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Development and front office building are key in turning into "Dodgers East"

Arizona Diamondbacks v New York Mets
Arizona Diamondbacks v New York Mets / Jim McIsaac/GettyImages
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The New York Mets can do no wrong this year. The offense has shown multiple faces, being able to beat opponents by blasting the ball out of the park or by the “Moneyball” way of things - drawing walks, milking pitch counts, and slapping doubles all across the field. The starting pitching has performed well without Jacob deGrom, thanks to an emerging ace in Tylor Megill and finally, Edwin Diaz leads a solid bullpen. 

Year one of the Steve Cohen era had its ups and downs, but year two seems to be going in the right direction, thanks to a strong offseason. An offseason in which, Cohen and Sandy Alderson established a general manager in the front office, added an ace-level pitcher, and continued to transform the team by taking quick advantage of the hitters market before the lockout.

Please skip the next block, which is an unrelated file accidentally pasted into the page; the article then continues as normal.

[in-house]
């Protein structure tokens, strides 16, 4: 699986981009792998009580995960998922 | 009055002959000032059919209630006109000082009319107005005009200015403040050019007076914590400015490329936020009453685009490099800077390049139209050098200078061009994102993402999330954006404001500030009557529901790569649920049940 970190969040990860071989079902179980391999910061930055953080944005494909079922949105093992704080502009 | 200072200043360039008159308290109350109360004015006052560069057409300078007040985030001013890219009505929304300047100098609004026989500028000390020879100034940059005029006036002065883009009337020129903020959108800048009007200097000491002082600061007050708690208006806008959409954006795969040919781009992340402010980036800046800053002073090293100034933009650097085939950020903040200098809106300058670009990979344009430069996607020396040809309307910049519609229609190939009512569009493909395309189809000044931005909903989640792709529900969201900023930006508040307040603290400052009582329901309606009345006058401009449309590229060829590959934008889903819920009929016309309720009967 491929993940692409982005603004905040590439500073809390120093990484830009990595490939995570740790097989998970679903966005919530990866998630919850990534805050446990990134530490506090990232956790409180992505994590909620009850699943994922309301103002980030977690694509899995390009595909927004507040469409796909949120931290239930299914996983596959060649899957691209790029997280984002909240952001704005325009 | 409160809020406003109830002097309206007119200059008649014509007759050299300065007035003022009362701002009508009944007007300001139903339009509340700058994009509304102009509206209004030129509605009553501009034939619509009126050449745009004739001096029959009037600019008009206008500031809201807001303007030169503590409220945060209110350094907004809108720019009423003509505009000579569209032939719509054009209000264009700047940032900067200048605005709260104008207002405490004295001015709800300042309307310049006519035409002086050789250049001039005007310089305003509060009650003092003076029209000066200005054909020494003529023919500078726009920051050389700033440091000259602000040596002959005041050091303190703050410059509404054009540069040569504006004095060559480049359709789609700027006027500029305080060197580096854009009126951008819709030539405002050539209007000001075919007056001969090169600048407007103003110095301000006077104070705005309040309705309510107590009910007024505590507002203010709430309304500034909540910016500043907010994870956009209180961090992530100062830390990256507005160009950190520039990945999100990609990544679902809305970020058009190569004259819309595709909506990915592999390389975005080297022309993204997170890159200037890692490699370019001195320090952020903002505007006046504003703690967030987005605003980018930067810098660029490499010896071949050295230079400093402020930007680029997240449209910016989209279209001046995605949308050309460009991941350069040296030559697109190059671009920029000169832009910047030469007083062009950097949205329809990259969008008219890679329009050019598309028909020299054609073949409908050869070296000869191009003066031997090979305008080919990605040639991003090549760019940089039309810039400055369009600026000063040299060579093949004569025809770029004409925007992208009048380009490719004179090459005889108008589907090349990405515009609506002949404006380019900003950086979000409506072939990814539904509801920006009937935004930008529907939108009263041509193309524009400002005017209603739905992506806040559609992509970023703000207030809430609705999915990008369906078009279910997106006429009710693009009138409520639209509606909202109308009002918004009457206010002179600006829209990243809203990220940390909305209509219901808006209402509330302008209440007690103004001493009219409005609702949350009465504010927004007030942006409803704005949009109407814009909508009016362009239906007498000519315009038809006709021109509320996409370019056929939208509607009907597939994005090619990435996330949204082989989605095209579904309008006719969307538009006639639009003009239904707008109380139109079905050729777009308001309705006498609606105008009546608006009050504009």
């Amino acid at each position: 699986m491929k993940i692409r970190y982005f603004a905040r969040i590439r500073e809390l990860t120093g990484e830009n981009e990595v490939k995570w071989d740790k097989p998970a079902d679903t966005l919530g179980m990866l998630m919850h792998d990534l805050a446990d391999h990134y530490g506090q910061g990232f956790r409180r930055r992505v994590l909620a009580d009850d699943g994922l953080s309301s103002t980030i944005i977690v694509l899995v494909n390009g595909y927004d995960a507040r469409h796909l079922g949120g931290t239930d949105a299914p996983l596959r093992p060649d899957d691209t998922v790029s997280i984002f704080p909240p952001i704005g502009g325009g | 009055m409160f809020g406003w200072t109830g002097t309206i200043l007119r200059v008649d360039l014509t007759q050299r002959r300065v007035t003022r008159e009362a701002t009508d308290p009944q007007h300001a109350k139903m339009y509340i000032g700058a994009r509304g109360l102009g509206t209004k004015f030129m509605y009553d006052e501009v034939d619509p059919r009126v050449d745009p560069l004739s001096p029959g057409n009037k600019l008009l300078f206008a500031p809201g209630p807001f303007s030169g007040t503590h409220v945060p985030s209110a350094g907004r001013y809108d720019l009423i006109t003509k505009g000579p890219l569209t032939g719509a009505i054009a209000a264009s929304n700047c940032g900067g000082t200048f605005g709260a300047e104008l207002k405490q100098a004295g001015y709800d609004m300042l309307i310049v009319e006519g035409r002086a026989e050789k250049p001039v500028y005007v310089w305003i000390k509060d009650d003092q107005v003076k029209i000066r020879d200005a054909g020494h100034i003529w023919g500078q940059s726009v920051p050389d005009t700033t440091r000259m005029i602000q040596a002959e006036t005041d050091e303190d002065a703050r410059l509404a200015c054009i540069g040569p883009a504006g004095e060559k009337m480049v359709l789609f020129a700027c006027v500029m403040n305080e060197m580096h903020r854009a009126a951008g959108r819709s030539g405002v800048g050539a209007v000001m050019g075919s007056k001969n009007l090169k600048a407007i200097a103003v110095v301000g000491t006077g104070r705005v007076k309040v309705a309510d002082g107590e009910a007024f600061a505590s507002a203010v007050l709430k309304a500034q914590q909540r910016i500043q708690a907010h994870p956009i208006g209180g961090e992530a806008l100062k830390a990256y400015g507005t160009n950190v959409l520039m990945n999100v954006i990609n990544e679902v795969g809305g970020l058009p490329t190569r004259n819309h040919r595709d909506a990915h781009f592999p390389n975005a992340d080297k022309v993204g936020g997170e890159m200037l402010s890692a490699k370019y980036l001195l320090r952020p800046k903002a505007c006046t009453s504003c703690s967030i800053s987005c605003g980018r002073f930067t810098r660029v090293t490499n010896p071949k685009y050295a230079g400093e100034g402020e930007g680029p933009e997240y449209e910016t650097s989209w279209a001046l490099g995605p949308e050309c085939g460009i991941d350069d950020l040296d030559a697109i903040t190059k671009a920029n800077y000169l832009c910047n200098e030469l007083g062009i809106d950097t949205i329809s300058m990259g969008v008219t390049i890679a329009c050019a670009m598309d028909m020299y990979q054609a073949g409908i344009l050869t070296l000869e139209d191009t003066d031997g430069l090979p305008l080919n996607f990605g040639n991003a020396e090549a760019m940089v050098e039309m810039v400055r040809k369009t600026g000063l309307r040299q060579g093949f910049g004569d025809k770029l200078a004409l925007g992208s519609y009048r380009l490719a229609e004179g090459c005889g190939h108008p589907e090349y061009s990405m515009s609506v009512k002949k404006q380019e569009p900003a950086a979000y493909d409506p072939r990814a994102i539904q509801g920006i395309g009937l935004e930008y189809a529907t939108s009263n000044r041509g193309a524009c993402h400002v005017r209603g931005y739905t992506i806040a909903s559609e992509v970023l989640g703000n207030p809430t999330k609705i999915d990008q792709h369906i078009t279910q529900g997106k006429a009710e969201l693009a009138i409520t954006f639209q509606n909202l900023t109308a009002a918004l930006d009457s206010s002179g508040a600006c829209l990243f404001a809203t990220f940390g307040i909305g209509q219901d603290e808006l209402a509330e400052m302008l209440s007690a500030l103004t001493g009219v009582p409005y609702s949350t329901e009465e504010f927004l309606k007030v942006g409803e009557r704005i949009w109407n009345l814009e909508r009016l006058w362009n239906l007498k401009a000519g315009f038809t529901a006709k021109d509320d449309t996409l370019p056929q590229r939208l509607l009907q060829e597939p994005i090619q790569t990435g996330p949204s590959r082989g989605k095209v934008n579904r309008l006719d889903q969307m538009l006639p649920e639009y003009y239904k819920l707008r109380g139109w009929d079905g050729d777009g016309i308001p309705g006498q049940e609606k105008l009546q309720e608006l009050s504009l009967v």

However, when Cohen first purchased the team, he spoke of becoming a “Dodgers East,” a team that basically sells itself with its success and eventually, uses Cohen’s finances as a cherry on top, rather than the deciding factor for the team’s success. Are the Mets any closer to developing into that team? 

With the Mets now seeing the success on the field, how closer are the Mets towards building a Dodgers East franchise?

The Dodgers, at 18-7, are in the midst of another successful season, but zooming out and you see the success the Mets and their fans crave. Since 2013, the Dodgers finished first in the National League in eight of the last nine years with a second-place finish in 2021 as their only blemish. In that same span, Los Angeles made the NCLS five times, the World Series three times, and won the "giant hunk of metal" in 2020. 

On the field, the Mets have caught up, but its the talent away from the diamond where New York needs to focus in order to catch the Los Angeles Dodgers. 

Making the New York Mets the place to be

The next step for the Mets is to build their front office and make the organization an ideal career step into (and back into) baseball. The Mets got the clue, somewhat, in their first Cohen year, adding guys like Carter Capps (now a pitching coach with Seattle University) and Ben Zauzmer showed that the Mets knew what they had to do.